Verse > Anthologies > Arthur Quiller-Couch, ed. > The Oxford Book of Ballads
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CONTENTS · BIBLIOGRAPHIC RECORD
Arthur Quiller-Couch, ed. (1863–1944).  The Oxford Book of Ballads.  1910.
 
124. The Noble Fisherman
 
or Robin Hood’s Preferment
 
 
I

  IN summer time, when leaves grow green,
  When they doe grow both green and long,
Of a bold outlaw call’d Robin Hood
  It is of him I sing this song.
 
II

When the lilly leafe and the elephant
        5
  Doth bud and spring with a merry good cheere,
This outlaw was weary of the wood-side,
  And chasing of the fallow deere.
 
III

‘The fisherman brave more mony have
  Then any merchant, two or three;        10
Therefore I will to Scarboro’ goe,
  That I a fisherman brave may be.’
 
IV

This outlaw call’d his merry men all,
  As they sate under the green-wood tree:
‘If any of you have gold to spend,        15
  I pray you heartily spend it with me.
 
V

‘Now,’ quoth Robin, ‘I’le to Scarboro’ goe,
  It seemes to be a very faire day’—
He tooke up his inne at a widdow-woman’s house,
  Hard by upon the water gray:        20
 
VI

Who asked of him, ‘Where wert thou born?
  Or tell to me, where dost thou fare?’—
‘I am a poore fisherman,’ saith he then,
  ‘This day intrappèd all in care.’
 
VII

‘What is thy name, thou five fellòw?
        25
  I pray thee heartily tell to me’;
‘In mine own country where I was born,
  Men called me Simon over the Lee.’
 
VIII

‘Simon, Simon,’ said the good wife,
  ‘I wish thou maist well brook thy name’;        30
The outlaw was ware of her courtesie,
  And rejoyc’d he had got such a dame.
 
IX

‘Simon, wilt thou be my man?
  And good round wages I’le give thee;
I have as good a ship of mine owne        35
  As any sayle upon the sea.
 
X

‘Anchors and planks thou shalt want none,
  Masts and ropes that are so long’—
‘And if that you thus furnish me,’
  Said Simon, ‘nothing shall goe wrong.’        40
 
XI

They pluckt up anchor, and away did sayle,
  More of a day then two or three;
When others cast in their baited hooks,
  The bare lines into the sea cast he.
 
XII

‘It will be long,’ said the master then,
        45
  ‘Ere this great lubber do thrive on the sea;
I’le assure you he shall have no part of out fish,
  For in truth he is of no part worthy.’
 
XIII

‘O woe is me,’ said Simon then,
  ‘This day that ever I came here!        50
I wish I were in Plomton Parke,
  In chasing of the fallow deere.
 
XIV

‘For every clowne laughs me to scorne,
  And they by me set nought at all;
If I had them in Plomton Park,        55
  I would set as little by them all.’
 
XV

They pluckt up anchor, and away did sayle,
  More of a day then two or three;
But Simon spied a ship of warre,
  That sayld towards them most valourouslie.        60
 
XVI

‘O woe is me,’ said the master then,
  ‘This day that ever I was borne!
For all our fish we have got to-day
  Is every bit lost and forlorne.
 
XVII

‘For your French robbers on the sea,
        65
  They will not spare of us one man,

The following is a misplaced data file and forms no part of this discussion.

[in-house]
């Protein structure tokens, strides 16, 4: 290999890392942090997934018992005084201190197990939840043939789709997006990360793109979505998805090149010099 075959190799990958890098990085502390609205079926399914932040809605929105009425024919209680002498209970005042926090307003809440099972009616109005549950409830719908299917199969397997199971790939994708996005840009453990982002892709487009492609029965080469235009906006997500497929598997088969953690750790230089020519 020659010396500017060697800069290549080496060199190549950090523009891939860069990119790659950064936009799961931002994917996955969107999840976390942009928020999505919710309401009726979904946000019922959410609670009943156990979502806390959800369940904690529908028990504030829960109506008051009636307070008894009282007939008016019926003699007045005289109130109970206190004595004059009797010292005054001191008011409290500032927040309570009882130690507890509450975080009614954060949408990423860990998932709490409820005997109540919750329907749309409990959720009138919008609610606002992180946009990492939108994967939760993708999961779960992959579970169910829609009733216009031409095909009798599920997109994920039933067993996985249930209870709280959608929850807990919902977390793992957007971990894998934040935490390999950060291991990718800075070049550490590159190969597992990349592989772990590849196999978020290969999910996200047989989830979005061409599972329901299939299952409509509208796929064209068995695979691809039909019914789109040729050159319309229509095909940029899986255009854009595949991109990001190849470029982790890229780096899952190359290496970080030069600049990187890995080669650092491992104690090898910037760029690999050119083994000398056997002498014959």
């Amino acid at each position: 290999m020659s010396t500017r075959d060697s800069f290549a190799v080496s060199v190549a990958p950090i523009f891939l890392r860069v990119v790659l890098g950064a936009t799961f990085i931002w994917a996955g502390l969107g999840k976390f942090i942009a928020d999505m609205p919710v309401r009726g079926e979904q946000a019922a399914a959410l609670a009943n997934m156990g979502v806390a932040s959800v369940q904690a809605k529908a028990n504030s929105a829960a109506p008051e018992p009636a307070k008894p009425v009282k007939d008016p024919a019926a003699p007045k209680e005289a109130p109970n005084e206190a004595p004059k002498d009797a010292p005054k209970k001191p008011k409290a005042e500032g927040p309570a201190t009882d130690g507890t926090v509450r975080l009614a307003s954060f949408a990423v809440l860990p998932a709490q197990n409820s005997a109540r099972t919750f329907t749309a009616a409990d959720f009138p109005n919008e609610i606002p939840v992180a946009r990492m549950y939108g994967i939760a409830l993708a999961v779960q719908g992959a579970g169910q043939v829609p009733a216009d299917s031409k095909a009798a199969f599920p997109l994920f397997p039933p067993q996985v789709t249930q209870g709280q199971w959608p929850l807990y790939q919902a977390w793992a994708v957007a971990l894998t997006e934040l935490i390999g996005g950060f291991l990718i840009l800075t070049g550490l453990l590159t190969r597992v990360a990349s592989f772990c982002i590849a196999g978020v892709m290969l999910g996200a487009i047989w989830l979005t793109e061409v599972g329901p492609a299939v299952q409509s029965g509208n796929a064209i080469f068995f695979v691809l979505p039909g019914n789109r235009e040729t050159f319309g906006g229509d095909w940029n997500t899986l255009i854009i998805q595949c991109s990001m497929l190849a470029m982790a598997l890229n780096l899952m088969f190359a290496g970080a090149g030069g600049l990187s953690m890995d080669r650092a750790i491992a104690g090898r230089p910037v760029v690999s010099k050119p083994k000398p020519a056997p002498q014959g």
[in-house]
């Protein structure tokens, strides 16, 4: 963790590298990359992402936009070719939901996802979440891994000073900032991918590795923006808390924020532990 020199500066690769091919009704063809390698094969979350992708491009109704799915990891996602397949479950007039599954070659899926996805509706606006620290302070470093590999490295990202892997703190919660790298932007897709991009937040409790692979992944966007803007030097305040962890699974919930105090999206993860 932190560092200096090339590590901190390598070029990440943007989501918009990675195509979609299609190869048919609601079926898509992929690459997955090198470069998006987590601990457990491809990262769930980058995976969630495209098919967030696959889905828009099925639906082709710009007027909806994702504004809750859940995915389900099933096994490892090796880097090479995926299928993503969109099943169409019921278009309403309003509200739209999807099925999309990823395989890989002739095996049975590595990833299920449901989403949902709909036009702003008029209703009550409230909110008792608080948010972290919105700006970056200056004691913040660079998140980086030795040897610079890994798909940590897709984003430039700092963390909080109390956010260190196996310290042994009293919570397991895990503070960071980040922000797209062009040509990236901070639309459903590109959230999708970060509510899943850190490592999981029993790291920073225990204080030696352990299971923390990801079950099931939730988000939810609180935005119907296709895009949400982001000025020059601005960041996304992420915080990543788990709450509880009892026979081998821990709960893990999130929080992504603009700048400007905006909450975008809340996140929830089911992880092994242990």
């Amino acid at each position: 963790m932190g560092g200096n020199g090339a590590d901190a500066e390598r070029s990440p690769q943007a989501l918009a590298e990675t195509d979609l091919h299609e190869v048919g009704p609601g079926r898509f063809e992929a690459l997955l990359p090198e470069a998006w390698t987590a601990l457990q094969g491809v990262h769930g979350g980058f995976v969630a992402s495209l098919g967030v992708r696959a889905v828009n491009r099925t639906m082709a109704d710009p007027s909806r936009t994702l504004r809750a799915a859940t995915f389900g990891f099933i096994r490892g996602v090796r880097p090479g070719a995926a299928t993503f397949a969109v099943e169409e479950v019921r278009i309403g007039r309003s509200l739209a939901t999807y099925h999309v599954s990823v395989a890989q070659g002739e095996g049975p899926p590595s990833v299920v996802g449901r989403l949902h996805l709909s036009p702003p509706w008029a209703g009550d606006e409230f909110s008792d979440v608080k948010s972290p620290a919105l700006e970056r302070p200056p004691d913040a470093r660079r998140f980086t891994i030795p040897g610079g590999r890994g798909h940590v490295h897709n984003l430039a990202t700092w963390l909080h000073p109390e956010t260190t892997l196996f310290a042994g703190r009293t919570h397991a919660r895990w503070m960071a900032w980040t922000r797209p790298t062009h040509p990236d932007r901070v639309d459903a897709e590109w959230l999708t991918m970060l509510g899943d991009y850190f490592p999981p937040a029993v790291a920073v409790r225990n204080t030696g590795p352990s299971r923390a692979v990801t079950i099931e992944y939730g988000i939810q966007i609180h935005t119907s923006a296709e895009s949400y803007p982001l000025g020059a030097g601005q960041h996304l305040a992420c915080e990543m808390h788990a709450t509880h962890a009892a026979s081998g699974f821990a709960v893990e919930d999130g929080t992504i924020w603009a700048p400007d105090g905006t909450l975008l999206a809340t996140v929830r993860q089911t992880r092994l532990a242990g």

But carry us to the coast of France,
  And ligge us in the prison strong.’
 
XVIII

But Simon said, ‘Doe not feare them,
  Neither, master, take you no care;        70
Give me my bent bow in my hand,
  And never a Frenchman will I spare.’—
 
XIX

‘Hold thy peace, thou long lubber,
  For thou art nought but braggs and boast;
If I should cast thee over-board,        75
  There were nothing but a lubber lost.’
 
XX

Simon grew angry at these words,
  And so angry then was he
That he tooke his bent bow in his hand,
  And to the ship-hatch goeth he.        80
 
XXI

‘Master, tye me to the mast,’ saith he,
  ‘That at my mark I may stand fair,
And give me my bended bow in my hand,
  And never a Frenchman will I spare.’
 
XXII

He drew his arrow to the very head,
        85
  And drew it with all might and maine,
And straightway, in the twinkling of an eye,
  To the Frenchman’s heart the arrow did gain.
 
XXIII

The Frenchman fell downe on the ship-hatch,
  And under the hatches down below;        90
Another Frenchman that him espy’d
  The dead corps into the sea doth throw.
 
XXIV

‘O master, loose me from the mast,
  And for them all take you no care;
And give me my bent bow in my hand,        95
  And never a Frenchman will I spare!’
 
XXV

Then straight they did board the Frenchman’s ship,
  They lying all dead in their sight;
They found within the ship of warre
  Twelve thousand pound of money bright.        100
 
XXVI

‘One halfe of the ship,’ said Simon then,
  ‘I’le give to my dame and children small;
The other halfe of the ship I’le bestow
  On you that are my fellowes all.’
 
XXVII

But now bespake the master then,
        105
  ‘For so, Simon, it shall not be;
For you have won her with your own hand,
  And the owner of it you shall bee.’—
 
XXVIII

‘It shall be so, as you have said;
  And, with this gold, for the opprest        110
An habitation I will build,
  Where they shall live in peace and rest.’
 
GLOSS:  elephant]a weed of the scabious order.  brook]enjoy, or earn the name of Simon, as a fisherman.  forlorne]lost
 

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